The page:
GIG: Eurobank’s enter•grow•go (egg) programme supporting start-ups is in its eighth year. What about the egg makes Eurobank most proud? What about the egg should other banks in Greece take note?
Karavias: Our enter•grow•go (egg) programme is recognised as a leading incubator, having been instrumental in enhancing the innovative entrepreneurship landscape in Greece. Started in 2013, one should have in mind the kind of environment in which this initiative was born. This was one of the peaks of the prolonged economic crisis and a most challenging period for the banks. However, we believed in its prospects and in the need to create something that would allow a new generation of entrepreneurs to stay in the country and turn their ideas into businesses. We are proud of staying put in the midst of a most adverse juncture, contributing to the future of the economy, and the country, and of taking concrete steps that now bear fruit. The figures clearly show what the egg has achieved. It has hosted 172 groups, with 730 members, among them 100 start-up businesses. In the first six years, 62 of them submitted 31 patents; and 18 of our start-ups have a female CEO, making a contribution in a field where Greece has, admittedly, a considerable way still to go.
The businesses that have been hosted by the egg have spanned all major sectors: tourism, fintech, digital, commerce, agri-food, and many others. 24 start-ups have raised equity funding totalling €4.5 million.
The egg has given 55 start-ups the opportunity to travel abroad in Europe, the US, Canada, and the Middle East to present themselves, network, and search for markets and investors alike.
Given this record, we have decided to scale up this initiative to include not only newly founded groups with interesting ideas to grow, but also more mature businesses that need a favourable environment and support – such as financial advisory – to make their next step into the Greek and/or international markets. The egg initiative has been recognised with 10 awards, but, more importantly, by the reputation it has built among start-uppers, the academic and business communities in Greece, and – increasingly – stakeholders abroad.
GIG: Technology has changed everything, from the way we shop to the way we interact with each other. How do you see it shaping the future of banking?
Karavias: Technology is not about the future of banking. Internal digitisation, the use of big data analytics, e-platforms, and having a digital presence are all present challenges. Disruption is the word of the day, but its impact is yet unknown. There are fields where, in a few years, nothing will even remotely remind us of what we used to know. Among them certainly are payment services and retail banking, but it is not only banks that will see challenging times. Fintech start-ups will come to realise that size does make a difference in banking. Large retailers are bound to struggle to adapt to a highly regulated framework. At day’s end, the biggest challenge is the same for all, established financial organisations and disruptors alike: how to gain the trust and best serve a client base that is increasingly segmented and differentiated, especially in generational terms. The gap in needs, aspirations, priorities, ways of thinking, how purchases are made, how business is conducted – between millennials and baby boomers, for example – is getting larger. Bridging it will be the ultimate test for anyone, established or aspiring, who wants a place in the banking business in the coming years.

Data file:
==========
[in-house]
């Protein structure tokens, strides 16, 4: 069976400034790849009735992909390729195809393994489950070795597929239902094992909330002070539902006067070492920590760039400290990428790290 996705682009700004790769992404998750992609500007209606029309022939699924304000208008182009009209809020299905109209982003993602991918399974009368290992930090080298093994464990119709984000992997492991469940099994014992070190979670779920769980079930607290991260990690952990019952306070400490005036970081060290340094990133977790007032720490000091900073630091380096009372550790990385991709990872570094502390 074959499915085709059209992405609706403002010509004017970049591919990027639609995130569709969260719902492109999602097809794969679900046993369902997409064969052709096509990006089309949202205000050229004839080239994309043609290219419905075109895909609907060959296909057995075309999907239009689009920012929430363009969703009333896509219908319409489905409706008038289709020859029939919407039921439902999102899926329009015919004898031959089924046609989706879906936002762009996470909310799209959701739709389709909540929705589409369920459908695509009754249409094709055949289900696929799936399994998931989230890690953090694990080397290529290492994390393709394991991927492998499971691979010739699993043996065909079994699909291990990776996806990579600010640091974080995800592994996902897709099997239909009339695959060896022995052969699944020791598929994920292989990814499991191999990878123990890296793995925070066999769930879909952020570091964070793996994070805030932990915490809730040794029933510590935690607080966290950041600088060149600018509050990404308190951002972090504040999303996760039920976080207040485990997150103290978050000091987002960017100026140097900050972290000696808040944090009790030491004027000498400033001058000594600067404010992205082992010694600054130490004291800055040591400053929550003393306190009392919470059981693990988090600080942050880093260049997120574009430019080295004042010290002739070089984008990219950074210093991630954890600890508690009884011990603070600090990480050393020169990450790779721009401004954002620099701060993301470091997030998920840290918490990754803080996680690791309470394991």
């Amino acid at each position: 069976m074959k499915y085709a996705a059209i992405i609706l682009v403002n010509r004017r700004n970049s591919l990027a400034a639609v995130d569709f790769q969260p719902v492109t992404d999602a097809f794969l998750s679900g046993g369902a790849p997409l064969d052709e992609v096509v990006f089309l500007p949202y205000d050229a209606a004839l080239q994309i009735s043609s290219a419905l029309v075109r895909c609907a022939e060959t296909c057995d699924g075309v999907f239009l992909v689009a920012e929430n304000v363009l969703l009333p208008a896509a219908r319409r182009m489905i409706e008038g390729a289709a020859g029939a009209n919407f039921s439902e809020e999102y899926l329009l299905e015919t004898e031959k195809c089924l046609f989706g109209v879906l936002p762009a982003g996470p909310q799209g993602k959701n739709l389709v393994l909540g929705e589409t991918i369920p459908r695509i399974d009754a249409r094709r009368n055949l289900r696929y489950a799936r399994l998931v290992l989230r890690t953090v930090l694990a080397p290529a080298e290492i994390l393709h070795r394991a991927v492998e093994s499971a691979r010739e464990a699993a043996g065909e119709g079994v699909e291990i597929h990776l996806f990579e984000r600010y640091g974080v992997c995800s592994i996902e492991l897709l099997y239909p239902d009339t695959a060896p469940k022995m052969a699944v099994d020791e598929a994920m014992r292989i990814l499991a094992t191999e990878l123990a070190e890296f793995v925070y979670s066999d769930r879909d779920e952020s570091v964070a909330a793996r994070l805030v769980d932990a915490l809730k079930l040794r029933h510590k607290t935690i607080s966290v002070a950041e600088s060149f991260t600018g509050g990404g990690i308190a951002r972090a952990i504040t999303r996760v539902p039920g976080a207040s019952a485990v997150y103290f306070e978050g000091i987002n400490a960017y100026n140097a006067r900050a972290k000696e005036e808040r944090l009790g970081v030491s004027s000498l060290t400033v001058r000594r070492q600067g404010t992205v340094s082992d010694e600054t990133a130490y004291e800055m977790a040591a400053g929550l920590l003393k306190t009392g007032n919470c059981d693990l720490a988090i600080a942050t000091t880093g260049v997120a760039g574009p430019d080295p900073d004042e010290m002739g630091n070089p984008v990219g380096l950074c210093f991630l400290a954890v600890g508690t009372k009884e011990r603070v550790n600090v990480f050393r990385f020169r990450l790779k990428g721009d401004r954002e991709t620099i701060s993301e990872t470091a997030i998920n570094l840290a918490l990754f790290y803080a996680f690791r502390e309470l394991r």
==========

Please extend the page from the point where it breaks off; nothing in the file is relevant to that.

GIG: Under pressure from EU bank regulators, there have been many changes on the boards of Greek banks in recent years. How effective have these changes been? How will they improve the way banks operate in Greece?
Karavias: In the first phase of the crisis, the gap between the established practices in the Greek banking system and the framework that had been redrawn in Europe and the US, in the light of the 2007/2008 global financial crisis, was a major issue that attracted a lot of attention from international creditors working in Greece. It was deemed, not without reason, that poor governance had been one of the main weaknesses of the Greek banking sector and an exacerbating factor when the crisis struck. At the creditors’ initiation, a new law served as a lever to introduce best international practices. This law was fully implemented, with visible impact. As we speak, Greek banks, in terms of governance, are at levels fully comparable to the best international practices. The boards of the four systemic banks have significant international participation, from people with extensive experience and expertise. There are an adequate number of independent, non-executive members, and all of the committees meet the standards of the single supervisory mechanism (SSM). Governance quality is without doubt one of the big gains Greek banks received from an otherwise unforgiving period.